Welcome to this virtual landscape where debut authors get to take us along ancient streets, deserted beaches and dark forests, showing us what inspired them, pointing out the crossroads and obstacles and describing the next steps for their writing careers. This month Helen Victoria is stepping out with Lucy Farfort, whose debut, as an author-illustrator, called In our Hands was out on 1st September 2022.


Let’s begin our journey.


There’s nothing like a good walk to fuel creative ideas and give us inspiration in our writing. Where are you taking us on our walk today?


We’re in the wilds of Northumberland, about a 40-minute drive from where I live in Newcastle, walking along an uphill path towards a stunning wooded river called Staward Gorge. Surrounded by birdsong, the pine fresh, forest air fills our lungs.


First a walk through ancient woodland, where you can gaze between the thick, fir trunks, at the breathtaking hilltop views of Allen Banks and take in the gorge that cuts through the landscape below.


After fifteen minutes or so, the path slopes down until you meet the river, where you’ll see the most perfect outdoor swimming spot. A wide, stony bank edges clear flowing waters, overhung with green foliage from the surrounding trees. If it’s a quiet day, you might spot a fish leaping up for an unsuspecting fly hovering above the water’s surface, or even a kingfisher.


In places the river is deep, welcoming you in for a proper swim; that’s particularly inviting on a hot summer's day, when the water is tepid.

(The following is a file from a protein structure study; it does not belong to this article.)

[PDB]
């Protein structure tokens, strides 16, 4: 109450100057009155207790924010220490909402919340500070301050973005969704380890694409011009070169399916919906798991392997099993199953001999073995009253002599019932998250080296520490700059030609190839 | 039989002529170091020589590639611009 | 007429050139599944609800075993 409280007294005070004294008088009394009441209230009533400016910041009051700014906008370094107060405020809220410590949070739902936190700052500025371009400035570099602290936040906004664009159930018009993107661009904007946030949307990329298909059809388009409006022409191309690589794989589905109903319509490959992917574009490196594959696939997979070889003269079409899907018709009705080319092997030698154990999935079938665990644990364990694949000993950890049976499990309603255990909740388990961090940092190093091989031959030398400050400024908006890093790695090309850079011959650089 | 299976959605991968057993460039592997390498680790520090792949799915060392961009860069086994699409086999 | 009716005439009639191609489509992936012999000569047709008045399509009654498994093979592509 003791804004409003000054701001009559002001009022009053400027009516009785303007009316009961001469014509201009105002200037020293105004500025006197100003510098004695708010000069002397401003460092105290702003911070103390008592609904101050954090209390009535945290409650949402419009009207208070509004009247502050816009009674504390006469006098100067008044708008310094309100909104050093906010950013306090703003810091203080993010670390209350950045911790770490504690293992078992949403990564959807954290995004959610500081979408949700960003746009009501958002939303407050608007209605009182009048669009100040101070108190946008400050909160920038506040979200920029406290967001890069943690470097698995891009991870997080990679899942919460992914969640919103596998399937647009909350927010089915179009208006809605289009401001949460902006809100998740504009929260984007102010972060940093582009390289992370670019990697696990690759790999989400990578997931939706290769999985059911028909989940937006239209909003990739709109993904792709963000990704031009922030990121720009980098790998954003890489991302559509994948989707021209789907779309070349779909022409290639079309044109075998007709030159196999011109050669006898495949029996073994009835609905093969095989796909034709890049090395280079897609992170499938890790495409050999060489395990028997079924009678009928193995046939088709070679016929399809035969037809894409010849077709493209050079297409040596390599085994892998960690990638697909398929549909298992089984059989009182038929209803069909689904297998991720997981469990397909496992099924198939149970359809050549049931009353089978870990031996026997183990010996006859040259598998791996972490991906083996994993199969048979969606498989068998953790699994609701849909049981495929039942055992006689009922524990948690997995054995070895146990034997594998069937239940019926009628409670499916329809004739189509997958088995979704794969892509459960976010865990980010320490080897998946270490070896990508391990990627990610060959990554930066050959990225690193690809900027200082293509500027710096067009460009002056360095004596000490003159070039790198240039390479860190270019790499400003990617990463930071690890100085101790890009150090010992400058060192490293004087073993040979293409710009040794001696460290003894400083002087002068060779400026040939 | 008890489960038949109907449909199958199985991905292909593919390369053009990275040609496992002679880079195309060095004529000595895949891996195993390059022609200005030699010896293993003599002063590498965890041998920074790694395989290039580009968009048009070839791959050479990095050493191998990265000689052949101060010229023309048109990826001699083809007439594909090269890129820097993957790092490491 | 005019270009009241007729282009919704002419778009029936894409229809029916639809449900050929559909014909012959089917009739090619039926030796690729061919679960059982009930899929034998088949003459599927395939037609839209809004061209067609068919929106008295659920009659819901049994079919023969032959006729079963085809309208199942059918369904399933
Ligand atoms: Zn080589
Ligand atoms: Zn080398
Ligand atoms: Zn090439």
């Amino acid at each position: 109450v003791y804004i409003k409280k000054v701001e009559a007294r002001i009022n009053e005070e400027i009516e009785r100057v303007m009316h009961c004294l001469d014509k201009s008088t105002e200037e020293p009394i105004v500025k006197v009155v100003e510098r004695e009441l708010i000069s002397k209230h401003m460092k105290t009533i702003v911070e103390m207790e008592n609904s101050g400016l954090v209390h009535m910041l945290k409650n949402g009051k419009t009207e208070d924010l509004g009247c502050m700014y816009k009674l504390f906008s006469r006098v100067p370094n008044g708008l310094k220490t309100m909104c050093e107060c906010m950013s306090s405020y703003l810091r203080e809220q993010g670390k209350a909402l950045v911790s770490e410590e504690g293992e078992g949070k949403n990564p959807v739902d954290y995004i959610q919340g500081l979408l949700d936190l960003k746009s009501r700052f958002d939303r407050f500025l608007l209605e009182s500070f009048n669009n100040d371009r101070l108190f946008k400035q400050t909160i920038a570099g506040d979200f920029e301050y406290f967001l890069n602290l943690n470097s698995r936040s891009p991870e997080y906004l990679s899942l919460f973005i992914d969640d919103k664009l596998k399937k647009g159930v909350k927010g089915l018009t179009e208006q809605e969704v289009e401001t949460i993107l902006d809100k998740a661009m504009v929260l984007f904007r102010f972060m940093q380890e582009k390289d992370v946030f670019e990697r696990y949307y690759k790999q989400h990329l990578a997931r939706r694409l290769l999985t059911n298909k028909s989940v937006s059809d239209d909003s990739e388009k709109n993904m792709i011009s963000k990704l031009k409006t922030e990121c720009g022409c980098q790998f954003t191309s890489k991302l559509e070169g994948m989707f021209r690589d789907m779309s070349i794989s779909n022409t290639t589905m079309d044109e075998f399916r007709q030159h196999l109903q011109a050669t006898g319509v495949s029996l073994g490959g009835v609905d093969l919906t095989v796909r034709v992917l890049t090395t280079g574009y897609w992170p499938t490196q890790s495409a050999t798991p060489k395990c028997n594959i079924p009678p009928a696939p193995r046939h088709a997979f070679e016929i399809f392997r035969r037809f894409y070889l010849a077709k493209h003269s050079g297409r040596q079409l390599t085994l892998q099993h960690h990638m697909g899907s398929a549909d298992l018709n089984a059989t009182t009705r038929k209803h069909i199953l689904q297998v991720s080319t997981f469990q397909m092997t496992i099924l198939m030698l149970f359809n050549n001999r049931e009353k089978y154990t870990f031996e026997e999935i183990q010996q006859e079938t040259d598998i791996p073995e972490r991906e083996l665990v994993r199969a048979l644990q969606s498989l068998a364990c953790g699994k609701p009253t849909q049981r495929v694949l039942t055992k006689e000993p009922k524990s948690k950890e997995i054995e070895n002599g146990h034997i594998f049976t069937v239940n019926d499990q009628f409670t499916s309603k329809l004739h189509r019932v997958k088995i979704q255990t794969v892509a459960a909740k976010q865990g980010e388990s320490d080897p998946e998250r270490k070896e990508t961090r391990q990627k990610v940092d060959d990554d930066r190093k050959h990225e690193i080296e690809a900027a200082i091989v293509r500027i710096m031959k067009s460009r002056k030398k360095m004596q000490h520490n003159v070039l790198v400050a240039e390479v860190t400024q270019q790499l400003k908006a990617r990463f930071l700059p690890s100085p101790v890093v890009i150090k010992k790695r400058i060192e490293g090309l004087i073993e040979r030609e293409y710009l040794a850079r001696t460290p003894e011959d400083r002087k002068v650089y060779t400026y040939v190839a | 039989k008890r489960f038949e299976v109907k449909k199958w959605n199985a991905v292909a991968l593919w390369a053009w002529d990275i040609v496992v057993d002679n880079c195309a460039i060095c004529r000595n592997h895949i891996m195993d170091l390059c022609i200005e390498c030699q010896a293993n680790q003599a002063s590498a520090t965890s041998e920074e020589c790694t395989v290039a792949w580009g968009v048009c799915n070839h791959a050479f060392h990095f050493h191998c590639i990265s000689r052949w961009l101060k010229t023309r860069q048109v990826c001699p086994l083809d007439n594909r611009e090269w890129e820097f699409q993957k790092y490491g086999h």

And if you’re brave enough, you can jump in from one of the large flat-top boulders that protrude from the mossy bank. For a calmer experience you can just wet your feet in the shallows, or sit in amongst the smooth rocks slightly upstream, and let the streaming waters flow down past you.


This is without a doubt one of my favourite places. I don’t drive, so don’t come that often, but whenever I visit it’s an almost spiritual experience that stays with me for days even weeks afterwards, and I feel lucky to be in this world. Even writing about it now makes me yearn to be there.



What about the landscape you have created in your book? How important is the setting to your plot and themes?


I love this question because that was hugely important in my picture book. It is set in a world where colour, pattern and variety is the spice of life. The people and animals, buildings and vehicles are every colour of the rainbow.


The first spread in the book shows a townscape and I wanted to depict a world that’s inspired by lots of different cultures. So, I took elements of building design and inspiration from street scenes from South America, Africa, Asia. And was heavily inspired by New Andean architecture which is really something to behold.


This book was quite a challenge for me as an illustrator because colour is central to the plot so it was really important to get this right.


The story is about a planet that’s losing its colour, and no one knows why, or what to do, so the people - most people anyway - just ignore it and hope for the best.


I wanted to somehow depict that for these people, colour is (or at least was) integral to their life. My style is quite soft because I use watercolours, so I had to digitally increase the values (contrast and saturation), and play around with the colour quite a lot to get the impact I needed in the print. So, there were quite a few proofs. The designer, Ro and my editor, Cherise at Tate Publishing, were patient and knew how important it was to get this right.


As the saying goes, a journey of a thousand steps starts with one. Tell us about your inspiration for your novel.


The idea for this story came about years ago. It was inspired by a resident-led community co-operative called Greening Wingrove, that was originally set up by Councillor Nigel Todd (RIP). Nigel was an incredible force for good in the neighbourhood where I live called Arthur’s Hill. It is an area of high deprivation, but it is diverse and wonderful, and has a strong community ethic.